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  • Author or Editor: Thomas A. Fretz x
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Alachlor (2-chloro-2′,6′-diethyl-N-(methoxymethyl)-acetanilide), diphenamid (N,N- dimethyl-2,2-diphenylacetamide) and napropamide (2-(α-naphthoxy)-N,N-diethylpropionamide) provided excellent broadleaf and grass weed control. Alachlor significantly injured the ‘St. John's Fire’ Salvai while diphenamid caused moderate injury to ‘Golden Torch’ Celosia. Both trifluralin (α,α,α-trifluoro-2,6-dinitro-N,N-dipropyl-p-toluidine) and DCPA (dimethyl tetra-chloroterephthalate) provided less than acceptable control of broadleaf weeds at the rates employed, but neither caused significant injury to any of the 15 cultivars of transplanted annual bedding plants used in this study.

Open Access
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Dry wt of Japanese holly (Ilex crenata (Thunb.) cv. convexa Makino.) decreased significantly as the density of competing weed species increased. One redroot pigweed plant (Amaranthus retroflexus L.) reduced the dry wt of Japanese holly by 47% in 2.4 liter and 30% in 6.0 liter containers and 1 plant of large crabgrass (Digitaria sanguinales (L.) Scop.) caused reductions in dry wt of Japanese holly of 60% in 2.4 liter and 35% in 6.0 liter containers.

Open Access
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Media temperatures surpassed 120°F in 1 gal nursery containers of both steel and high density polyethylene without plants when exposed to direct solar radiation. White, silver, and yellow exterior colors significantly reduced media temperatures when compared to darker colored metal containers. Surface barriers of black or clear polyethylene increased media surface temperatures significantly while aluminum foil and pressed white fiberglass disks had no effect on media temperatures in comparison to containers without surface barriers. In a 6 × 6 container to container configuration, those on the southern exposure exhibited significantly higher media temperatures than similar containers on the northern exposures or toward the center of the configuration. None of the artificial media examined significantly reduced temperatures in the containers.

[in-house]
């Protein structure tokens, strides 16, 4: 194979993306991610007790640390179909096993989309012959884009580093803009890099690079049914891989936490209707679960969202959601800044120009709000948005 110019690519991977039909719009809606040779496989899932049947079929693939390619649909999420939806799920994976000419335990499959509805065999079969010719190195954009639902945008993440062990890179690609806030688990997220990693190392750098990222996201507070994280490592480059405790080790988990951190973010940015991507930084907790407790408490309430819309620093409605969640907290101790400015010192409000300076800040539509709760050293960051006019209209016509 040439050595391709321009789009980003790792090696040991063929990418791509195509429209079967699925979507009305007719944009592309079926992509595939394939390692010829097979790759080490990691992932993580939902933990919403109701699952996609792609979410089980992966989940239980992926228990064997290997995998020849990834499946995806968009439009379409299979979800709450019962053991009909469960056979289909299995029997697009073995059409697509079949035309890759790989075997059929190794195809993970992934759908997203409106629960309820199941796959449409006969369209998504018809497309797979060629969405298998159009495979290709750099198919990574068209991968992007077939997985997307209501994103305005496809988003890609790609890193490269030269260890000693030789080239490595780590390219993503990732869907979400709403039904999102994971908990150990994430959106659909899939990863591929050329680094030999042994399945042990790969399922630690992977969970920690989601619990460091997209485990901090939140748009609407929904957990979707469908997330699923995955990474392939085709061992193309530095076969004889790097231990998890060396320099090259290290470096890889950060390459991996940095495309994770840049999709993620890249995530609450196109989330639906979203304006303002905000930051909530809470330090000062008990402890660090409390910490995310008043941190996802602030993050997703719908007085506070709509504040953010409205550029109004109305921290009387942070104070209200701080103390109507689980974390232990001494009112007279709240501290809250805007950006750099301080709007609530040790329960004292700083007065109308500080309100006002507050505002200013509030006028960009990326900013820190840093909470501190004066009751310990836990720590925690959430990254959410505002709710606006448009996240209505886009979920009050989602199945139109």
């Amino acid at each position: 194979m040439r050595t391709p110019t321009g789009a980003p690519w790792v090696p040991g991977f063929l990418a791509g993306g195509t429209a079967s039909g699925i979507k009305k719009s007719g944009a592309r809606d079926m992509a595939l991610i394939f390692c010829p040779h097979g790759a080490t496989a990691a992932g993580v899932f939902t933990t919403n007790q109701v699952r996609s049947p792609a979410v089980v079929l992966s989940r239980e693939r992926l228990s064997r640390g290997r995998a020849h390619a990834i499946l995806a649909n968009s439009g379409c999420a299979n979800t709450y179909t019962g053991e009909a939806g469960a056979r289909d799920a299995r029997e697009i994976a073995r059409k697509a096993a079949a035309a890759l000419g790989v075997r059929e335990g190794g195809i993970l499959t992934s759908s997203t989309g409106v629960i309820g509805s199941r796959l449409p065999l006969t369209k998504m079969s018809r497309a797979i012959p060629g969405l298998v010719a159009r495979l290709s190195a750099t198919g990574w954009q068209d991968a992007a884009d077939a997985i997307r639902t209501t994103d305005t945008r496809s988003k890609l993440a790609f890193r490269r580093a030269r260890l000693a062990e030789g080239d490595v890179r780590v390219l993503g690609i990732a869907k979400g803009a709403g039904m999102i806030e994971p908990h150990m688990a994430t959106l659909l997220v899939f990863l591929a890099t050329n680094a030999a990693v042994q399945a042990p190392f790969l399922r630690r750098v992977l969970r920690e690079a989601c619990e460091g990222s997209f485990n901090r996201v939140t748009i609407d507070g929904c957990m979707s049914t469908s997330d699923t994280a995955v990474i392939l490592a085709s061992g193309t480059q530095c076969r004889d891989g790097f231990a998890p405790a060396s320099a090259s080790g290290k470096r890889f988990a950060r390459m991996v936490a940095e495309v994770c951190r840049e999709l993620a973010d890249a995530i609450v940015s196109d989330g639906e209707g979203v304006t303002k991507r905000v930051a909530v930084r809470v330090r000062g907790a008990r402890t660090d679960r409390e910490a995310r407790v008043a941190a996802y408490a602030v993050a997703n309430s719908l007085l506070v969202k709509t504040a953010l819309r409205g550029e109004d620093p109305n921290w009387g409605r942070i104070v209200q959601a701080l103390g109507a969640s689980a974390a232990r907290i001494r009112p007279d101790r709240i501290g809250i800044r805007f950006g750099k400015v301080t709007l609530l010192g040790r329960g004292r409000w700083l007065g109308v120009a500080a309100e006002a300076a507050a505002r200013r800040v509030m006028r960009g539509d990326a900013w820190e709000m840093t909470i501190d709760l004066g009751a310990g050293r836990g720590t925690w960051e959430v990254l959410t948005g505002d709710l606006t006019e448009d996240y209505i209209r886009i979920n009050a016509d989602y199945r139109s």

Open Access
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Abstract

Monoterpenes from the foliage of Juniperus horizontalis ‘Plumosa’ (Andorra Juniper.) grown under varying nitrogen levels and supplemental night lighting were measured using gas chromatography. Increasing photoperiod significantly increased the quantity of α-pinene and γ-limonene, while camphene, β-myrcene and linalool decreased. Other monoterpenes, including β-pinene, sabinene, terpinolene and α-terpineol were not significantly affected by photoperiod. Only α-terpineol showed a significant increase in relation to increasing level of N fertilization. All other monoterpenes decreased or remained unchanged as a result of increasing N levels.

Open Access
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Abstract

Seven herbicides were evaluated for their safety and efficacy on 5 species of container grown nursery stock. During both growing seasons all materials except isopropyl-m-chlorocarbanilate [chlorpropham] at 2.2 and 8.9 kg/ha, chlorpropham at 2.2 and 8.9 kg/ha + P-chlorophenyl-N-methylcarbamate [PPG-124] at 0.4 and 1.7 kg/ha, resp., and N,N-dimethyl 2,2-diphenylacetamide [diphenamid] at 5.6 kg/ha gave satisfactory long season (163 days) broadleaf weed control. Long season grass weed control in nursery containers was achieved both years with 2,6-dichlorobenzonitrile (dichlobenil) at 13.4 kg/ha, α,α,α-trifluoro-2,6-dinitro-N,N-dipropyl-p-toluidine (trifluralin) at 2.2 and 8.9 kg/ha, S-ethyl dipropylthiocarbamate (EPTC) at 5.6 and 22.4 kg/ha, chlorpropham + PPG-124 at 8.9 + 1.7 kg/ha and diphenamid at 22.4 kg/ha. Both azalea species employed in the test exhibited severe chlorosis, necrosis, and stunting when dichlobenil at 13.4 kg/ha and EPTC at 22.4 kg/ha were employed. Japanese holly and ‘Sasanqua’ camellias were severely injured by dichlobenil at 13.4 kg/ha, while ‘Hetzi’ juniper was tolerant to all herbicides at all rates employed.

Open Access

Abstract